Gaming on Linux has been a bumpy ride, a challenge taken up by hardcore penguins and deeply compromised gamers alike. In recent times however Linux has been flooded with good publicity and plenty of new recruits and converts… and these dues ex-Macintoshes and Windows lickers need games, dammit. Fortunately, these days they are being catered for with a hefty (and growing) list of distributors and games available, but more on those later.
First, what’s different about the gaming experience when it comes to Linux? Well, as a gamer would hope, not much. Many games are cross-platform and run similarly on Linux as they do on other operating systems. Some games may have different system requirements or may require additional software to run on Linux. However, this has the payoff of lower overhead of the operating system and efficient use of hardware resources resulting in better gaming performance. So if the system fits the game it could well be optimal! And if, I know this is rare but if, and I’m going out on a limb here but IF you’re someone who likes money, one of those rare breeds, then Linux is hands down the most cost-effective platform when it comes to gaming. There are a ton of free games and the ones that aren’t free are cheaper than other operating systems. On the topic of money, it’s worth noting that iGaming (online casinos) runs smoother on Linux than on other operating systems. So, if, like most Linux users, you are into optimization, be on the lookout for online casino promotions, so you can rinse through the bonuses; – ).
The most Linuxy part about gaming on Linux is the availability of open-source software and modding communities, which can provide additional content and customization options for games. Penguin huddles are always fun and now that they are being permeated with, well, effing noobs, the OG Linux users are like… emperor penguins?
Anyway, on to the games!
While Linux is not as well-supported as other platforms, there’s an extremely diverse range to get your teeth into:
- Dota 2
- Counter-Strike: Global Offensive
- Team Fortress 2
- Civilization V
- Kerbal Space Program
- Euro Truck Simulator 2
- XCOM: Enemy Unknown
- Portal 2
- Left 4 Dead 2
And these are only a small part of the highlights of a far longer list. With the rise of Steam’s Proton compatibility layer, an increased number of Windows games are becoming playable on Linux, too. Although the operating system is as old as… I don’t know, grunge? Moon boots? Space Invaders 2? Almost prehistoric, if we consider all of history to be internet history, and despite this it’s enjoying something of a rebirth and rise to popularity. The future’s all ahead of us.
Gaming Platforms for Linux
There are several gaming platforms available for Linux, each with its own strengths and weaknesses. Here are a few of the most popular options:
Steam: the biggest gaming platform on Linux, with thousands of games available for purchase. It also has a robust community of Linux gamers, with forums, groups, and a dedicated Linux section of the Steam store.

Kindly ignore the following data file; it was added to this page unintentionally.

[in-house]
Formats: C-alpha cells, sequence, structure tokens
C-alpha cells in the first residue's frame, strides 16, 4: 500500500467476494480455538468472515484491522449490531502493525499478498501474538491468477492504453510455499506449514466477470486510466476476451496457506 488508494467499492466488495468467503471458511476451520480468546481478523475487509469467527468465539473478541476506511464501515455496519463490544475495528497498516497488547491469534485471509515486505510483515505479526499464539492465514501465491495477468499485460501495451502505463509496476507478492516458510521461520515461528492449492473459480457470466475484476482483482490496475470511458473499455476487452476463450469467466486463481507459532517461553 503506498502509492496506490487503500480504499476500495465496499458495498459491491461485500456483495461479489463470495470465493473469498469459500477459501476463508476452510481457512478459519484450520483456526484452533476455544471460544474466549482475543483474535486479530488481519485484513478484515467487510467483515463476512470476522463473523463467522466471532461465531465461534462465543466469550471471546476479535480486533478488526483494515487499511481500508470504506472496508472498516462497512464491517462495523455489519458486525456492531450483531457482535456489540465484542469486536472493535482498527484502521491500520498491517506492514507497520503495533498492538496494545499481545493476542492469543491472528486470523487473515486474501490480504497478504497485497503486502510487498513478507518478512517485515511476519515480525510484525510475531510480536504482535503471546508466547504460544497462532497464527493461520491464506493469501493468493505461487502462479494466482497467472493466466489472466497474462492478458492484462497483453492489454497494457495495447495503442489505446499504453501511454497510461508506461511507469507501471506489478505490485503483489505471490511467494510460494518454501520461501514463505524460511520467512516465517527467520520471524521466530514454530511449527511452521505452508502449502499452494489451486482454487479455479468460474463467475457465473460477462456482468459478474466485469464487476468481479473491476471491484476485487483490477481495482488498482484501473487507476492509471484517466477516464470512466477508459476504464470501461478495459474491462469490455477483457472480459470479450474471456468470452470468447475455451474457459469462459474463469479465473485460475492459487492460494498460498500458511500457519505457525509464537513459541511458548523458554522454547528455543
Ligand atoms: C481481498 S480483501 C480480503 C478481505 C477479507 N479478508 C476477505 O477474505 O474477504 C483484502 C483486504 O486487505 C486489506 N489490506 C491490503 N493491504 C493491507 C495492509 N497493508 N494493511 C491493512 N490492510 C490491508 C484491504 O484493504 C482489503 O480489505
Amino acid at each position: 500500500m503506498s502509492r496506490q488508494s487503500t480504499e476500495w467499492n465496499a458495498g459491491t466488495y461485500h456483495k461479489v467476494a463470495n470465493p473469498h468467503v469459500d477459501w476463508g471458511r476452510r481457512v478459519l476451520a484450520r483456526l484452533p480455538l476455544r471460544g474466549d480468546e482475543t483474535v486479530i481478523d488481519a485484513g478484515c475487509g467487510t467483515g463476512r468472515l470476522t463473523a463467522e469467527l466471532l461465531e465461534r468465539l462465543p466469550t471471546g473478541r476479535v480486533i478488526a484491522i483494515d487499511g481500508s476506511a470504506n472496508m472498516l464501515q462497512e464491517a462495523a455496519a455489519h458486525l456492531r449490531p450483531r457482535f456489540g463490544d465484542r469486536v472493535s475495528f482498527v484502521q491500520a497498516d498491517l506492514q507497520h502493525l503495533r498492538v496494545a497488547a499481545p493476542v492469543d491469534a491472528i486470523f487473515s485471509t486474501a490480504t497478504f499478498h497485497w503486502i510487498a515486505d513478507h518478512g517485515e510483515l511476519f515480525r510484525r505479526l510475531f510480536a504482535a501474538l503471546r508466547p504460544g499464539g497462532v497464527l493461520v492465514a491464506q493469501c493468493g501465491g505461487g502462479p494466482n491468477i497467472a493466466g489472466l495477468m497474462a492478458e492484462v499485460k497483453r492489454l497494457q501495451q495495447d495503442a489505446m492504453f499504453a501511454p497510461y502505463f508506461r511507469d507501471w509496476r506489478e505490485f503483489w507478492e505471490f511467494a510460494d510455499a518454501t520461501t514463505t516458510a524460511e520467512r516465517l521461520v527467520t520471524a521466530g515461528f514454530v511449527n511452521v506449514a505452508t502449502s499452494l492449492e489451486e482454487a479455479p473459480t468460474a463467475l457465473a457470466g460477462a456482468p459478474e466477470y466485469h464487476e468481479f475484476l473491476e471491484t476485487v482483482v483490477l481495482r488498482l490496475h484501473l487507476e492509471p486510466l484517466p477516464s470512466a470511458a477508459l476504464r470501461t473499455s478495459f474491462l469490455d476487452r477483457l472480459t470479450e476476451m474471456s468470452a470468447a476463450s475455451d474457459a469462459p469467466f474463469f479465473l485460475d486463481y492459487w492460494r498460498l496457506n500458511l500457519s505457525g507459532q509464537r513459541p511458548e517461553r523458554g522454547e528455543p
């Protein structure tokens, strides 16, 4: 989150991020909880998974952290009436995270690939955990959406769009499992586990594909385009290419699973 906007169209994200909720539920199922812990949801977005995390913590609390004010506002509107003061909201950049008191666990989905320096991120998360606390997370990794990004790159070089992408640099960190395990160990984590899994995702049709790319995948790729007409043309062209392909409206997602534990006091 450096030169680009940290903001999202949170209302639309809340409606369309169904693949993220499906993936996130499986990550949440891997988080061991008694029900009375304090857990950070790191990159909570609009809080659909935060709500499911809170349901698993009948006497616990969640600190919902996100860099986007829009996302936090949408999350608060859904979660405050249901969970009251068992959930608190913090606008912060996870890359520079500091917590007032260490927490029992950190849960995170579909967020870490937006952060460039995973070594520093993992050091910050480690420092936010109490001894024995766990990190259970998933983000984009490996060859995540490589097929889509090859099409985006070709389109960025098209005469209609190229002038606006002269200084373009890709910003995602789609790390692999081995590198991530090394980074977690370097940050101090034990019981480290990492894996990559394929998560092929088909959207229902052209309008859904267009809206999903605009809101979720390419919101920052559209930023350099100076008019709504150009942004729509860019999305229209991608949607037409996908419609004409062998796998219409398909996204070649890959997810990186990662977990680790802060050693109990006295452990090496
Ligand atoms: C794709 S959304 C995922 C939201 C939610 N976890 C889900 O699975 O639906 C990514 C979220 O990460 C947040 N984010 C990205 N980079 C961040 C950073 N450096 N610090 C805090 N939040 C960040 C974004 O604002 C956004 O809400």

Lutris: an open-source gaming platform that supports a variety of games, including those from Steam, GOG, and other sources. It also has a strong focus on compatibility, with automatic installation of game-specific dependencies and compatibility layers.
PlayOnLinux: a compatibility layer that simplifies the installation of Windows games on Linux. It supports a wide range of games and has a user-friendly interface that makes it easy to manage virtual drives and other settings.
Wine: another compatibility layer that allows Windows software to run on Linux. While it’s not specifically designed for gaming, it’s a powerful tool that a Linux user would be wise to use for gaming.
Hardware Requirements for Linux Gaming
Before you go, make sure your machine can handle Linux gaming. Whilst the operating system is least demanding of operating system the hardware requirements for gaming can still be quite high. If you are a seasoned gamer, this won’t be news but here are some minimum hardware requirements for Linux gaming:
- A processor with a clock speed of at least 2GHz
- At least 4GB of RAM
- A dedicated graphics card with at least 2GB of VRAM
- A solid-state drive (SSD) for faster load times
These are just minimum requirements, and more powerful hardware will yield better performance. It’s also worth noting that some games may have higher hardware requirements than others.
With the rise of Linux’s popularity, more and more games are becoming available on the platform. While Linux may not have the same level of support as Windows, it’s still a viable choice for gamers, and besides: it’s only a matter of time! By experimenting with the various games on offer, the hardware requirements, and the different gaming platforms, you can find the best options for your Linux gaming needs.